Q: I am 73 years old. I never signed up for Social Security, because I just never needed it. I am fortunate enough to be independently wealthy. I inherited a multimillion-dollar business from my father, who had inherited it from his father. We have way more than enough money to live comfortably for the rest of our lives, and to provide nest eggs...Read more
Most people who pay into Social Security work for an employer. Their employer deducts Social Security taxes from their paycheck, matches that contribution, sends taxes to the Internal Revenue Service (IRS), and reports wages to Social Security. However, self-employed people must report their earnings and pay their Social Security taxes directly...Read more
Q: Recently, I was listening to a radio program in which the host described Social Security as a welfare program. He said millions of people are getting benefits they never paid for and don't deserve. I'd like to get your opinion on this. Is Social Security welfare?
A: Well, I guess it all depends on how you define "welfare." If you mean it in ...Read more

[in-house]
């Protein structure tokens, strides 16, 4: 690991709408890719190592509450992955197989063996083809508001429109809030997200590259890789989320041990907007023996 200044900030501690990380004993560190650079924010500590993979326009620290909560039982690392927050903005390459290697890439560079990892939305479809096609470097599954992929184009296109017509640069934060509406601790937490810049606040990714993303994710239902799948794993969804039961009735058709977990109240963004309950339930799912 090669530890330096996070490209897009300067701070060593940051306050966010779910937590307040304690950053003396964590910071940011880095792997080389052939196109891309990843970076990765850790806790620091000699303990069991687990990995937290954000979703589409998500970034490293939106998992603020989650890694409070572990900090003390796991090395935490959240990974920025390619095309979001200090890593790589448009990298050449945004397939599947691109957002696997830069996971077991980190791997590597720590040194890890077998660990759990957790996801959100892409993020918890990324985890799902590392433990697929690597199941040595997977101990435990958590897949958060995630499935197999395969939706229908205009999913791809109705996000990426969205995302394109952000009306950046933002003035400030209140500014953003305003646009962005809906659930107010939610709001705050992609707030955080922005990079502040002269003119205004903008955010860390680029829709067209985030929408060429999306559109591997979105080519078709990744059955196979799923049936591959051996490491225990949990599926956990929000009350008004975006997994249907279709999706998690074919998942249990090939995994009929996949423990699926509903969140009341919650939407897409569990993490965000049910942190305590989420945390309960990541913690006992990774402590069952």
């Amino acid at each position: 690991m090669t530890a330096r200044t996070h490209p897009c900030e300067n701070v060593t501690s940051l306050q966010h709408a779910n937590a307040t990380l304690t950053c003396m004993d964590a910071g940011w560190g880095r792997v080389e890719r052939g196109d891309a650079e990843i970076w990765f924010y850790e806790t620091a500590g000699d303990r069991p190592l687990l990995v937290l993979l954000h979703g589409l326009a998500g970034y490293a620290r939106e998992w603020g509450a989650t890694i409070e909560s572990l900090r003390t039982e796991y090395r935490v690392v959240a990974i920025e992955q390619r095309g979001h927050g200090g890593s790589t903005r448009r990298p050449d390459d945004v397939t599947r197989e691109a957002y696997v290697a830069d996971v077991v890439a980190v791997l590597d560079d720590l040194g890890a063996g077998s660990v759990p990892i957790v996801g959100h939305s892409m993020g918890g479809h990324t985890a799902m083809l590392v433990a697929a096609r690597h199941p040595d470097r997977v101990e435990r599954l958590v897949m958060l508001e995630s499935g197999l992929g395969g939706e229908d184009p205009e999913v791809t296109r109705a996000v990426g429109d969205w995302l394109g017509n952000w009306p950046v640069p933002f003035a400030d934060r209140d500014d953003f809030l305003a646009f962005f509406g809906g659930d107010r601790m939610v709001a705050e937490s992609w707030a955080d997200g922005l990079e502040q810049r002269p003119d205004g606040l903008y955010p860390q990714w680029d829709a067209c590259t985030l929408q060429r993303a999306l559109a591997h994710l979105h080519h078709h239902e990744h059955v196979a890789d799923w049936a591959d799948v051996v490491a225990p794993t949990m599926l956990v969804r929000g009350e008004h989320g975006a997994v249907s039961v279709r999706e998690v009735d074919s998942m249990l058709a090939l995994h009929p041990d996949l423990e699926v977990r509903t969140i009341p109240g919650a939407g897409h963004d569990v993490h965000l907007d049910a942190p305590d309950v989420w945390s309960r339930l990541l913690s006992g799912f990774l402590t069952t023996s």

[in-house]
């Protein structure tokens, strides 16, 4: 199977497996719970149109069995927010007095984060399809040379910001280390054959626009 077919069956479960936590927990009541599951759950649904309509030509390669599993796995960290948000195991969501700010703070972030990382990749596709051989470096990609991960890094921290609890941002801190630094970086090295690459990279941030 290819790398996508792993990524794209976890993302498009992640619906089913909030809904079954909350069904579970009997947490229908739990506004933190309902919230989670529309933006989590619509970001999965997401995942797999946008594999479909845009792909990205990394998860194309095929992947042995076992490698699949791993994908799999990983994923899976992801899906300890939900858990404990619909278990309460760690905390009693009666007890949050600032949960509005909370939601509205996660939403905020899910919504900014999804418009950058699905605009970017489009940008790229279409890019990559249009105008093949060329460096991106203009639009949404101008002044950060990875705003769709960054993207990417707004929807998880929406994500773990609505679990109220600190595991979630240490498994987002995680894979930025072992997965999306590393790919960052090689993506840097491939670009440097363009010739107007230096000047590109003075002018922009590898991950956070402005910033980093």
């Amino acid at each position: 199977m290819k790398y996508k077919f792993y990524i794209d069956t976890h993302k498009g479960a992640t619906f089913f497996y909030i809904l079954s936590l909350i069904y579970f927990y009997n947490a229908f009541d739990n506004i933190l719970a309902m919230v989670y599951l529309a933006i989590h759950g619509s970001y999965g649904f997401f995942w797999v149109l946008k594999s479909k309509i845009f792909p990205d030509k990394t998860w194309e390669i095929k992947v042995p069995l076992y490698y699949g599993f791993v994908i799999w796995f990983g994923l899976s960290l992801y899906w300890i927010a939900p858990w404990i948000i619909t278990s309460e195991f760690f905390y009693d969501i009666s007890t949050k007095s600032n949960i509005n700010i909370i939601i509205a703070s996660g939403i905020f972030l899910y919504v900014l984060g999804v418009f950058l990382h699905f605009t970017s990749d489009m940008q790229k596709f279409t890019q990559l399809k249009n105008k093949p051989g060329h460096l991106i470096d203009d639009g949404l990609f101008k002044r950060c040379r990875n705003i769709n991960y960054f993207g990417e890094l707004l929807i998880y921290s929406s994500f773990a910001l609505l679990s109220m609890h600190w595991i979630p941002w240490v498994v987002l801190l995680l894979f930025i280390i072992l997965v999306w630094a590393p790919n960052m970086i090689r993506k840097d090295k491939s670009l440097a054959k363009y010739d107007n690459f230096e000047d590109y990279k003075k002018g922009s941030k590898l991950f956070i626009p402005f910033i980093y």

You work hard for your money. You're saving and planning for a secure retirement. Now you need to make sure you're going to get all the money you deserve. Regularly reviewing your Social Security earnings record can really pay off, especially when every dollar counts in retirement.
If an employer did not properly report just one year of your ...Read more
The decadeslong search for effective ways to treat or prevent Alzheimer's disease is littered with failures, leaving 5.7 million Americans already stricken with this form of dementia without a lifeline. The rest of us are left to hope we won't be among the 1 in 10 over 65 who gets the devastating diagnosis.